" Value," as used in Section 2314, is defined in Section 2311 to mean " the face, par, or market value, whichever is the greatest."12 The only evidence tending to indicate a market value for the tapes Whetzel transported was the testimony as to the prices the FBI agent paid for them. That value falls far short of the requisite $5,000, even if for purposes of satisfying the value requirement of Section 2314 the two transactions may be considered together a question we need not decide.13
The Government maintains that decisions under Section 2314 support its construction of the value requirement of that section. As we read the cases, however, they lend no aid to the Government's position. Its strongest authority, United States v. Drebin,14 a Ninth Circuit decision, involved transportation of unauthorized prints of motion pictures. After noting that the cost of the production and the revenues received from showings of the films which the prints infringed exceeded $1,000,000, the court discussed other substantial evidence in the case indicating the value of the transported prints on a "thieves" market.15 That the court would not have deemed evidence of the former sort capable of establishing the statutory amount is made clear by its subsequent opinion in United States v. Atherton,16 where overwhelming evidence of the huge box office receipts from the film "The Exorcist" was deemed insufficient to show that a 16-millimeter print thereof a size unsuitable for theatrical distribution was worth $5,000. The Government's position prompts us to add that the value of a license is much more likely to be relevant proof of market value in a prosecution for transporting a pirated print of a movie than in a situation such as the one at hand. Prints of movies are seldom sold; rather, they are licensed to exhibitors.17 In the music industry, by contrast, licenses to manufacture and distribute tapes and discs embodying sound recordings are common, but tapes and records, as we all know, are sold for personal use.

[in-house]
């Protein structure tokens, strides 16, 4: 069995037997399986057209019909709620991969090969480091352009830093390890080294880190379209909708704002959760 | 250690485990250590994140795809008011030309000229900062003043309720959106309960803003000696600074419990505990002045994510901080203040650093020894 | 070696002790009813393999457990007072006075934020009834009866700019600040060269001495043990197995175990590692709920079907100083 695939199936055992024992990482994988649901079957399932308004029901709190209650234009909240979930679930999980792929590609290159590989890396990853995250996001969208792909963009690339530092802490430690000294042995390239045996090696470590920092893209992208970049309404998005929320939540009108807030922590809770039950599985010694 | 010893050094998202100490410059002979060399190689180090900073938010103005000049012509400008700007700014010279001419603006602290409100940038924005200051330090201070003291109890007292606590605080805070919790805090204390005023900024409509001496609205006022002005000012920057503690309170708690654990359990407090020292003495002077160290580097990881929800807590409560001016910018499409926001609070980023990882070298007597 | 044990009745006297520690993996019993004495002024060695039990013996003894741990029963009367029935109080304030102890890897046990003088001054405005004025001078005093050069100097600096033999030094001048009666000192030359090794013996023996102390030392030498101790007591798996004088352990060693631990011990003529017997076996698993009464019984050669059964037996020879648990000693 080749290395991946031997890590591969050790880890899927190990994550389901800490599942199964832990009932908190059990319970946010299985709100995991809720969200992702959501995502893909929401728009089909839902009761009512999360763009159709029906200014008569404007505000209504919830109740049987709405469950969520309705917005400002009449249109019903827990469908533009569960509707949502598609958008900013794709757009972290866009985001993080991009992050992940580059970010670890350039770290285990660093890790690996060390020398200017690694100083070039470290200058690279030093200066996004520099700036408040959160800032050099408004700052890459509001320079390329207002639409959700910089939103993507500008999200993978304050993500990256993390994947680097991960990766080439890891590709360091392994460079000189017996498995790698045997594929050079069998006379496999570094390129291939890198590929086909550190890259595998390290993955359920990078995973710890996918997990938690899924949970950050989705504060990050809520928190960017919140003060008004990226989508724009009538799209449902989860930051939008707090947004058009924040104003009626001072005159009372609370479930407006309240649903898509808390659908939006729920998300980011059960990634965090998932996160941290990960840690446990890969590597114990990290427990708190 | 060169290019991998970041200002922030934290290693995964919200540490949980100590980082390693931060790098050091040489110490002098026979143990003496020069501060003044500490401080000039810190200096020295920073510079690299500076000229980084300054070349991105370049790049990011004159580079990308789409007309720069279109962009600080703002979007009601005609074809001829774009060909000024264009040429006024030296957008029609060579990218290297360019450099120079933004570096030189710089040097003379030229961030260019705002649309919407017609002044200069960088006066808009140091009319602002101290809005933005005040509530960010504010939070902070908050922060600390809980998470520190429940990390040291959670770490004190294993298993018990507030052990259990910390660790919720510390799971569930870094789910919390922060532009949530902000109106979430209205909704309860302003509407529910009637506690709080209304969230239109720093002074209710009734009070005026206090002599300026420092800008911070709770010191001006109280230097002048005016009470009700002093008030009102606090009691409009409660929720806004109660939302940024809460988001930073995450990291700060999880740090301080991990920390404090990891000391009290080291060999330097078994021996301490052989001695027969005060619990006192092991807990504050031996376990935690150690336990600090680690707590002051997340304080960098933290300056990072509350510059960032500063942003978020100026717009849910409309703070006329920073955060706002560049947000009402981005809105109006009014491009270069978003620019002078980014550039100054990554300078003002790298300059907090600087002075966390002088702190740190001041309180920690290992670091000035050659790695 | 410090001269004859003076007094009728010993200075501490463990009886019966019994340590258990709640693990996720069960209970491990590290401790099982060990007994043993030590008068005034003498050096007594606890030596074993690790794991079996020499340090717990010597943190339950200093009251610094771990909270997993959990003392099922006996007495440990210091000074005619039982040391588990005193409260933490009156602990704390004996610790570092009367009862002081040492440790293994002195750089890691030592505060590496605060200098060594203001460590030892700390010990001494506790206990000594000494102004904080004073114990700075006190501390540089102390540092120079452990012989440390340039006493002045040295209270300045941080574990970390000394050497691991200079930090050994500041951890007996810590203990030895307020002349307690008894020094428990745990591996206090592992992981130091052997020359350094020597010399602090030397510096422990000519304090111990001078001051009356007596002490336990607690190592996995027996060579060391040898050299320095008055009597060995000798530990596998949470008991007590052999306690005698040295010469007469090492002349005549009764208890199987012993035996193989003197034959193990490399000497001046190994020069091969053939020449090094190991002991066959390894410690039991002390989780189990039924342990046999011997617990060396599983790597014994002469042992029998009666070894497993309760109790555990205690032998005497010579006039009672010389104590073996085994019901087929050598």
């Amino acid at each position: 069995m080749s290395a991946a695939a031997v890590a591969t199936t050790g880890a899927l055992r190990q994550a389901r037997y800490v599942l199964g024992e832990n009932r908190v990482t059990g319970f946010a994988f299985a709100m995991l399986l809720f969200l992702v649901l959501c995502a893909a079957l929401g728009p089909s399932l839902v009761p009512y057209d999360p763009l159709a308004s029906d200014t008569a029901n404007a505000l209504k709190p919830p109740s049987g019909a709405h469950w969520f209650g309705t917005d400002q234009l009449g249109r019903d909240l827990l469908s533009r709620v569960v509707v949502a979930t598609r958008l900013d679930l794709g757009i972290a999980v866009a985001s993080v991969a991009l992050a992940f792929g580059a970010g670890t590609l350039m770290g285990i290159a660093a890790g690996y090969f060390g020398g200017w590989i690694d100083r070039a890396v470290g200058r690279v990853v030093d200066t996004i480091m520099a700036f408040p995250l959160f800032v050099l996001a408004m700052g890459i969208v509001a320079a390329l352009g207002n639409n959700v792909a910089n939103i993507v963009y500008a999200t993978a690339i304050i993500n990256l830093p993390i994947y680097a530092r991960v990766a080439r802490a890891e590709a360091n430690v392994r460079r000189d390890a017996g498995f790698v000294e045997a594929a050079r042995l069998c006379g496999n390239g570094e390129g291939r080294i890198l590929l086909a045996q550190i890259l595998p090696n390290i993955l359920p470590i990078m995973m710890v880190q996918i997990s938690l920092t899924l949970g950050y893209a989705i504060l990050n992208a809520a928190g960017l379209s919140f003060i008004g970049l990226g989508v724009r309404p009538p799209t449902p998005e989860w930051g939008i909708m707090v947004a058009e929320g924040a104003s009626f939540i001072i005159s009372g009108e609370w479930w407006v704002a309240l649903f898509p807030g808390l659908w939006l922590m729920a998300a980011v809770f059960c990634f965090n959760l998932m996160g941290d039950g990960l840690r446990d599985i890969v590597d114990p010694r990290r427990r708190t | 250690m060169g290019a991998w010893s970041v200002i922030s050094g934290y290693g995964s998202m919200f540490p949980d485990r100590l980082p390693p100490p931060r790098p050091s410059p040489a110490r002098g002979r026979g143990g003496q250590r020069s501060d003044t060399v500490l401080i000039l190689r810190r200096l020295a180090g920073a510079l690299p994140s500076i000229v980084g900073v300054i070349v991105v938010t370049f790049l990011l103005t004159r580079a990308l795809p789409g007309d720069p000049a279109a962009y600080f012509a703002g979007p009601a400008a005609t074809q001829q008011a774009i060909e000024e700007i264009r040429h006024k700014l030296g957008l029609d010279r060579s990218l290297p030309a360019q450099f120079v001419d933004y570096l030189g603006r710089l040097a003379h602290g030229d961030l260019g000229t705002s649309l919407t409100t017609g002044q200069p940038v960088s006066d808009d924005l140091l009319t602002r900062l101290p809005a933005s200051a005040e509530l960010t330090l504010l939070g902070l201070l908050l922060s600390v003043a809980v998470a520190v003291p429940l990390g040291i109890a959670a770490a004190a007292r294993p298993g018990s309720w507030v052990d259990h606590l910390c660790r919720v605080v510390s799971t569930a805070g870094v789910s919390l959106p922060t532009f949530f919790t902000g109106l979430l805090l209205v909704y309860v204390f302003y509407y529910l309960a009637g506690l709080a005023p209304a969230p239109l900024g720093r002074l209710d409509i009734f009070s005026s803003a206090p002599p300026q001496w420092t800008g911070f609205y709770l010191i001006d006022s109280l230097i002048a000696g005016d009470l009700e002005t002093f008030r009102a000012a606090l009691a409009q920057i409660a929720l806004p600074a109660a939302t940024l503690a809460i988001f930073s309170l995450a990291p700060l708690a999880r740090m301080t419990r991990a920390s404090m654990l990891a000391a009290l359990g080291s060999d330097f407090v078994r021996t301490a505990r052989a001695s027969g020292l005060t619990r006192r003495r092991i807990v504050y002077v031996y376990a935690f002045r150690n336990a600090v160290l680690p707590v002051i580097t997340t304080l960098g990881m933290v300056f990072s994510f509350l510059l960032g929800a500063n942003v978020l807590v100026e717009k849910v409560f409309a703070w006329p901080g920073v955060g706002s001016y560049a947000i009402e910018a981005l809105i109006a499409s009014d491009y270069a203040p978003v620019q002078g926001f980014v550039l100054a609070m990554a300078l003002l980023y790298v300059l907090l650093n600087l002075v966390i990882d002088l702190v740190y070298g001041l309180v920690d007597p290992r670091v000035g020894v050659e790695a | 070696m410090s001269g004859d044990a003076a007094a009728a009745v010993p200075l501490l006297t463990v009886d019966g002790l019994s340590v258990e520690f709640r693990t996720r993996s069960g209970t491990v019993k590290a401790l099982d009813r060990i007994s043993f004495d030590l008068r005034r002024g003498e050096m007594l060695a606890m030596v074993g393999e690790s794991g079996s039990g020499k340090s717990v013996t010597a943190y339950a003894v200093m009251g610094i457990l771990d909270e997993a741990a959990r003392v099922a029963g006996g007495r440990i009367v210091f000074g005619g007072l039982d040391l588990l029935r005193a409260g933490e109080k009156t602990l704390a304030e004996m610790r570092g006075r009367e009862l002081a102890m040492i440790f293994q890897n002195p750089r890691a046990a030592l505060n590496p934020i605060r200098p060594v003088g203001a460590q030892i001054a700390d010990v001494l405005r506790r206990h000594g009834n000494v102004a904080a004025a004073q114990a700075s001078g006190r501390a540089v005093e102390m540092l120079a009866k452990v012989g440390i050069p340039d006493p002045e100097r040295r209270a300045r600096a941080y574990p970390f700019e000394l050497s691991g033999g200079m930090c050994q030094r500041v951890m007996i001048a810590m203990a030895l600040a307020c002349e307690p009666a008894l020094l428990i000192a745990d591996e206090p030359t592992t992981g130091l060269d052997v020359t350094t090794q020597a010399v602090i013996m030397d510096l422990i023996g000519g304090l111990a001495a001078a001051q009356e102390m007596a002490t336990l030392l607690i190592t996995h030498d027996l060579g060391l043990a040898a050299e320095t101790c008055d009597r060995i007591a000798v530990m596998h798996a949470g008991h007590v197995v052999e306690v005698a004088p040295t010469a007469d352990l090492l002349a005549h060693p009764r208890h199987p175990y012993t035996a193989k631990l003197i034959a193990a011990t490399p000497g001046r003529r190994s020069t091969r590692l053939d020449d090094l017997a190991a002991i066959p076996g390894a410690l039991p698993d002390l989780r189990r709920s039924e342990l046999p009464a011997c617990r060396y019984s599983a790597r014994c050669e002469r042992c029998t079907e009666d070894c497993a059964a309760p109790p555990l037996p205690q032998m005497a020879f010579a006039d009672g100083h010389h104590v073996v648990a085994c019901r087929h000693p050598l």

We conclude, then, that the Government failed to offer proof that would permit a jury to reasonably infer that the merchandise Whetzel transported had a value of $5,000. That requires dismissal of the Section 2314 counts.
With respect to one of the copyright counts, it is conceded that the Government proved that the tapes Whetzel sold were unauthorized duplications of copyrighted sound recordings. On the remainder of the infringement counts, however, Whetzel argues that the Government did not negate the possibility that the vended tapes were manufactured and distributed under sublicenses granted by licensees of the copyright holders.